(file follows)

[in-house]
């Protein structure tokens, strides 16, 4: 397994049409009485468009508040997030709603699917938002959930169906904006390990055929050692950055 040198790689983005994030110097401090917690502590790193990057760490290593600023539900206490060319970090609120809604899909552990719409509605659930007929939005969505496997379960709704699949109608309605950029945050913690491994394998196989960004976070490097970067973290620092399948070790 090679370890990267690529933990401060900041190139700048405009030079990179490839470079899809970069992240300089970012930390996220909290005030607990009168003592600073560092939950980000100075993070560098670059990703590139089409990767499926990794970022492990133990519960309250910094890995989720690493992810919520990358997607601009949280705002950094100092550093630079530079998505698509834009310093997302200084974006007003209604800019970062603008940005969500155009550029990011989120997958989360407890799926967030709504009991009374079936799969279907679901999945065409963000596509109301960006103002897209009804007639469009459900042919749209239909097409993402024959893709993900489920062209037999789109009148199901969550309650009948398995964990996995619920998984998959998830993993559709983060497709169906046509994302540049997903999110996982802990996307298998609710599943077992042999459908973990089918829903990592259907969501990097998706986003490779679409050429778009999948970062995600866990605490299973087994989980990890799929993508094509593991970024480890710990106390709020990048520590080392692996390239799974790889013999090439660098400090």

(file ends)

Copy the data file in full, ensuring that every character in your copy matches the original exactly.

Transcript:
[in-house]
């Protein structure tokens, strides 16, 4: 397994049409009485468009508040997030709603699917938002959930169906904006390990055929050692950055 040198790689983005994030110097401090917690502590790193990057760490290593600023539900206490060319970090609120809604899909552990719409509605659930007929939005969505496997379960709704699949109608309605950029945050913690491994394998196989960004976070490097970067973290620092399948070790 090679370890990267690529933990401060900041190139700048405009030079990179490839470079899809970069992240300089970012930390996220909290005030607990009168003592600073560092939950980000100075993070560098670059990703590139089409990767499926990794970022492990133990519960309250910094890995989720690493992810919520990358997607601009949280705002950094100092550093630079530079998505698509834009310093997302200084974006007003209604800019970062603008940005969500155009550029990011989120997958989360407890799926967030709504009991009374079936799969279907679901999945065409963000596509109301960006103002897209009804007639469009459900042919749209239909097409993402024959893709993900489920062209037999789109009148199901969550309650009948398995964990996995619920998984998959998830993993559709983060497709169906046509994302540049997903999110996982802990996307298998609710599943077992042999459908973990089918829903990592259907969501990097998706986003490779679409050429778009999948970062995600866990605490299973087994989980990890799929993508094509593991970024480890710990106390709020990048520590080392692996390239799974790889013999090439660098400090």